College students ordering en masse have made a mess of at least one college campus mailroom this fall — it simply isn’t big enough to handle the load.
The news comes out of the University of Connecticut’s Daily Campus, which reported that “the number of packages received by the university for residential students has been increasing drastically in recent years, in large part due to the rise in online purchases…As a result, there is a growing need to find long-term solutions beyond hiring more staff.”
The main culprit? Students ordering from Amazon Prime to kick off the new school year, as the UConn newspaper first reported on Sept. 18. UConn’s campus was receiving “four times as many packages,” as usual, from “small packages to very large boxes containing mini-fridges and other sizeable items.”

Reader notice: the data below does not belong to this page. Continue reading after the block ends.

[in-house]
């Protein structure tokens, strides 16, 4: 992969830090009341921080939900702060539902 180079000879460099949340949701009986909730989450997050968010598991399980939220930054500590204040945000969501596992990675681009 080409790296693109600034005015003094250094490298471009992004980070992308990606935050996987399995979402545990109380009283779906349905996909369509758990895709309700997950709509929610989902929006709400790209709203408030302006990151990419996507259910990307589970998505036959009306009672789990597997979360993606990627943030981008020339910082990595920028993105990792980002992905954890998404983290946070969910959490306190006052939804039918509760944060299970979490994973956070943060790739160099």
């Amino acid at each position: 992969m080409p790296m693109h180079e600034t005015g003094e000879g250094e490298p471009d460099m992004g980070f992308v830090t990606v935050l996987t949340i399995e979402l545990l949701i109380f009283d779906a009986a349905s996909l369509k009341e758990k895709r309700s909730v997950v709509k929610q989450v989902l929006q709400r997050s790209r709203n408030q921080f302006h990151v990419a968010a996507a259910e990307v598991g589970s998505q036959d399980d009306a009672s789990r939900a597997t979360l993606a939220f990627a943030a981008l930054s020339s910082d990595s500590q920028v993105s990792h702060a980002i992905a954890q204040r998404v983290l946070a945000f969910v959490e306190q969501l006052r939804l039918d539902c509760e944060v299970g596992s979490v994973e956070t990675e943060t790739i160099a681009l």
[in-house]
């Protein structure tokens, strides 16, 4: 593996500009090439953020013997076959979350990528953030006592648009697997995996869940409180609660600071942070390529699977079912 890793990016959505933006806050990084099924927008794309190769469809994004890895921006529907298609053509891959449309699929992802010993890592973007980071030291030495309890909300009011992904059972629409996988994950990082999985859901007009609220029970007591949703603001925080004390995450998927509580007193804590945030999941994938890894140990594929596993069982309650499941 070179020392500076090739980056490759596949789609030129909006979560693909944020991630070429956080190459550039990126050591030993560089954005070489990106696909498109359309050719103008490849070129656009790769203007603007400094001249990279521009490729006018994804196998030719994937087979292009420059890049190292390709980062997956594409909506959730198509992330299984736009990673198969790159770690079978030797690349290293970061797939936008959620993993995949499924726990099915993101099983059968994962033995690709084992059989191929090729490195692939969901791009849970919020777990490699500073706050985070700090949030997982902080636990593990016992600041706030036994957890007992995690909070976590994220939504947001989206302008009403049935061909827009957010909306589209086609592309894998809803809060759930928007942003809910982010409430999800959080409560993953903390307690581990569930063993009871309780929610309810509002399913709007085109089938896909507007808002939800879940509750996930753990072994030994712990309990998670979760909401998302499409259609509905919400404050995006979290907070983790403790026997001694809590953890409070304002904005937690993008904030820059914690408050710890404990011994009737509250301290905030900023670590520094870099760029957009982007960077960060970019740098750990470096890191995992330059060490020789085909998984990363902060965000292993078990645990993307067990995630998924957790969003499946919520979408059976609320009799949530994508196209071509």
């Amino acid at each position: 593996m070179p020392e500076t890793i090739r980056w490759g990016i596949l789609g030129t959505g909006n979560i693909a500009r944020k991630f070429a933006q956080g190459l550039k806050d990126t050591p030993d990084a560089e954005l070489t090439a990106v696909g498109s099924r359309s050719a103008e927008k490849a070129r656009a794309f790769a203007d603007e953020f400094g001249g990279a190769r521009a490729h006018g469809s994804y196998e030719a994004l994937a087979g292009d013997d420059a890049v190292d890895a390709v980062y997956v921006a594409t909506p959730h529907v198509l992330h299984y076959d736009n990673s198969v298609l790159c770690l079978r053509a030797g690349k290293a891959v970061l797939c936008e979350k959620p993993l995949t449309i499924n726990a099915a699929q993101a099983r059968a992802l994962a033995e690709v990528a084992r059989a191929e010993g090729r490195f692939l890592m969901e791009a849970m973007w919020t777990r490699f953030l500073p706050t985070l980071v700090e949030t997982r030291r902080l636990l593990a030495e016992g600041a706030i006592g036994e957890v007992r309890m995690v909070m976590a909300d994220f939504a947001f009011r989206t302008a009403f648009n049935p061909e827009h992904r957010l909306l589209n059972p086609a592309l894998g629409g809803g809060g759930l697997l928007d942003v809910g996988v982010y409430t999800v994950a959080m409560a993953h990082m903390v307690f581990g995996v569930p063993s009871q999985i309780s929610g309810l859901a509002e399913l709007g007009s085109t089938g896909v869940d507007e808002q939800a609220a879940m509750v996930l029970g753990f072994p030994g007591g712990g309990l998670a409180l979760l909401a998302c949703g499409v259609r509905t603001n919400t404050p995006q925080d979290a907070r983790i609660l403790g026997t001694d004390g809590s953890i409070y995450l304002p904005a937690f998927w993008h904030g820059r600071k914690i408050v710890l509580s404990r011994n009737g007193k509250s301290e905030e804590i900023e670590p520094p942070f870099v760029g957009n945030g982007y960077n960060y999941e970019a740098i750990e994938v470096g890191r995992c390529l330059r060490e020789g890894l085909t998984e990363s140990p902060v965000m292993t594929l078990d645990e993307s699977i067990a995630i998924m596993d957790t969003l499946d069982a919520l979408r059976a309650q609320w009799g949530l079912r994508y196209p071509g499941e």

University officials put the overload at about 3,000 more packages per day, which kept staff busy sorting until 3 a.m., at the beginning of the school year.
UConn said it was looking into ways to modify its mailrooms, which were built for letters and regular mail delivery, not for large packages from UPS, FedEx and USPS.
In addition to affecting college mailrooms, as Business Insider points out, campus bookstores face an uncertain future as well, as more students order books online.
As Amazon Prime is offered free to college students for six months and at $49 per year after that, it seems this is an issue colleges would best deal with now rather than later. The ease of ordering cheaper books, dorm furniture and gadgets is too appealing an option for students and will likely become their go-to way of shopping — if it isn’t already.